The University of California, Davis, has purchased an anaerobic biodigester that has operated on campus since 2014 and plans to open an adjacent composting facility to create a more comprehensive waste-management strategy. The purchase will allow UC Davis to maintain an active research program on anaerobic digester technology and potentially expand research opportunities in compost application for healthy soils and carbon sequestration.
UC Davis ownership will also allow the campus to develop a comprehensive organic waste disposal program that meets the newest state requirements, reduces vehicle trips carrying waste to off-campus sites, and provides better control over current and future costs.
“The digester has helped demonstrate feasibility of the technology in a medium-sized plant, which was an important reason behind construction of the plant on the UC Davis campus,” said Camille Kirk, director of sustainability at UC Davis. “Looking forward, we’re combining leading-edge research with a comprehensive approach to managing organic waste on campus.”
Opened in April 2014, the campus biodigester was built, owned and operated by CleanWorld, with a ground lease from UC Davis. The commercial-scale biodigester is designed to generate electricity from methane gas formed from the digestion of organic wastes. It uses technology invented by Professor Ruihong Zhang at UC Davis and licensed to CleanWorld by UC Davis. The facility was launched with support of grants from the U.S. Department of Energy and the California Energy Commission.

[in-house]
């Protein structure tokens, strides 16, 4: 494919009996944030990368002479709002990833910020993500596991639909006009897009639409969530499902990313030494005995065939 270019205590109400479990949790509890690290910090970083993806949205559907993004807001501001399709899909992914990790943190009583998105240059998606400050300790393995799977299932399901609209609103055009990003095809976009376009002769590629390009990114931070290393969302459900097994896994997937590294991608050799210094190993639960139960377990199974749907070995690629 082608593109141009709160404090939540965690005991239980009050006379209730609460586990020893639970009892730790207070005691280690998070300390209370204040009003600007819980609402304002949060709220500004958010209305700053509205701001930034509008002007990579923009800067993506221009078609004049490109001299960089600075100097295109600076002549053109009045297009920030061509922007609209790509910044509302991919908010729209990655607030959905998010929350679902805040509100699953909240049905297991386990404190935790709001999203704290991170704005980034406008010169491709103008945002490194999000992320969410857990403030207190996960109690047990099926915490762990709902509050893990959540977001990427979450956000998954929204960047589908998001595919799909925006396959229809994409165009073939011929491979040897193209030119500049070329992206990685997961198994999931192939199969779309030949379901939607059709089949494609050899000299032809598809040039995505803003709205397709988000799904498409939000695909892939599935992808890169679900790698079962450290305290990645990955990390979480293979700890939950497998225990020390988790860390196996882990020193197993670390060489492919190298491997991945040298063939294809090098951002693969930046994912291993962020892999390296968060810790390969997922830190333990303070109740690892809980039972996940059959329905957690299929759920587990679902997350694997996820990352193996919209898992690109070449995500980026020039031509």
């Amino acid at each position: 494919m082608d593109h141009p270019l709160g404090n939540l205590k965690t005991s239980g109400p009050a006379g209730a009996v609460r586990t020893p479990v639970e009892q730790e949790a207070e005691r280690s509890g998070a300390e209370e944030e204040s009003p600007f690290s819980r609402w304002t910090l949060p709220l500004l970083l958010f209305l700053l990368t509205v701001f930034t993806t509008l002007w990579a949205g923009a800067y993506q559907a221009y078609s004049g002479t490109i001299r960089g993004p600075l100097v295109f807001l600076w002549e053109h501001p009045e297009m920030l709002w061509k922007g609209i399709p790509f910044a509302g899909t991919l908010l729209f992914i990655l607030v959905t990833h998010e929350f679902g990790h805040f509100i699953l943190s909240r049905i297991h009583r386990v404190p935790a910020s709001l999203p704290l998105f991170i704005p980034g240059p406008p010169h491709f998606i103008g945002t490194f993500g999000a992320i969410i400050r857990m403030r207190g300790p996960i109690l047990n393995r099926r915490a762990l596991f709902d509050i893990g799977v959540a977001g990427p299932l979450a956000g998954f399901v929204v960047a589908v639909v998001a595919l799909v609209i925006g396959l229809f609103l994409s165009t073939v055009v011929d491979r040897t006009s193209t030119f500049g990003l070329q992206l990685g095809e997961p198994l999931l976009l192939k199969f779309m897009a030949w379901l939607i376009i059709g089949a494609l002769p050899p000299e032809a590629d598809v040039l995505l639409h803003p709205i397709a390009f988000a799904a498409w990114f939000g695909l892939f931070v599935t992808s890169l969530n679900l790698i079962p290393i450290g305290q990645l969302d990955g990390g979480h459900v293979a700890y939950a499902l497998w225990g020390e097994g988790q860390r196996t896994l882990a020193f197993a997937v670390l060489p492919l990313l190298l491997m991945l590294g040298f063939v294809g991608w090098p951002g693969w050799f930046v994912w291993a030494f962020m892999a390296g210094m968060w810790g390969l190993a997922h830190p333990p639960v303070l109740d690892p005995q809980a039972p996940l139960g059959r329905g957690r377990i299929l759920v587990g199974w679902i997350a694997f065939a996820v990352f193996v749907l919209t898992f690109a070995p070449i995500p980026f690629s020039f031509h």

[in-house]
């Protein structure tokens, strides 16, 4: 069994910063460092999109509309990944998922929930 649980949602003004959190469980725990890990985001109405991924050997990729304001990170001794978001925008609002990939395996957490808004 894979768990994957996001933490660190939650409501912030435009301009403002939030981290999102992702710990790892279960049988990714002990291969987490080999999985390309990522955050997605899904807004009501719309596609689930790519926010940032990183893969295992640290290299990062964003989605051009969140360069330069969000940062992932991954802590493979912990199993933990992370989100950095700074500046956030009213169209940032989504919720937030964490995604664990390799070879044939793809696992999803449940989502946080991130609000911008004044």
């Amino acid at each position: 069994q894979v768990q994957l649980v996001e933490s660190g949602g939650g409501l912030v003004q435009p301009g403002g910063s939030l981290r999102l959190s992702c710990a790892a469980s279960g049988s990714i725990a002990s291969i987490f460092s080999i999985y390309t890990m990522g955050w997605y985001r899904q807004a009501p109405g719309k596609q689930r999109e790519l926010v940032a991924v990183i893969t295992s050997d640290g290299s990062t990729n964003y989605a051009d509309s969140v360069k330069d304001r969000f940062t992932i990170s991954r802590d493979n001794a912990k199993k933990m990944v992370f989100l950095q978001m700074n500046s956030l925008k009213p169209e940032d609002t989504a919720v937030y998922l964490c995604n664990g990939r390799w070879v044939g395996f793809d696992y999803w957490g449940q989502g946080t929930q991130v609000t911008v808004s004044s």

The transfer of these assets to UC Davis fulfills CleanWorld’s mission to focus on technology rather than operating facilities, with the added benefit that UC Davis is a world-class institution dedicated to furthering research in the quest to find beneficial uses for organic waste.
As a renowned research institution and leader in environmental sustainability, UC Davis is interested in the research and operational opportunities offered by an on-campus biodigester and composting facility. UC Davis officials therefore decided to purchase and operate the biodigester. The cost of purchasing the equipment is estimated at $600,000 plus $450,000 for facility upgrades and permitting costs.
The university intends to construct a composting facility to manage effluent and waste products from the biodigester, as well as other organic wastes generated by the campus that cannot be fed to the biodigester and instead are currently hauled away. Costs of constructing the proposed composting facility are to be determined.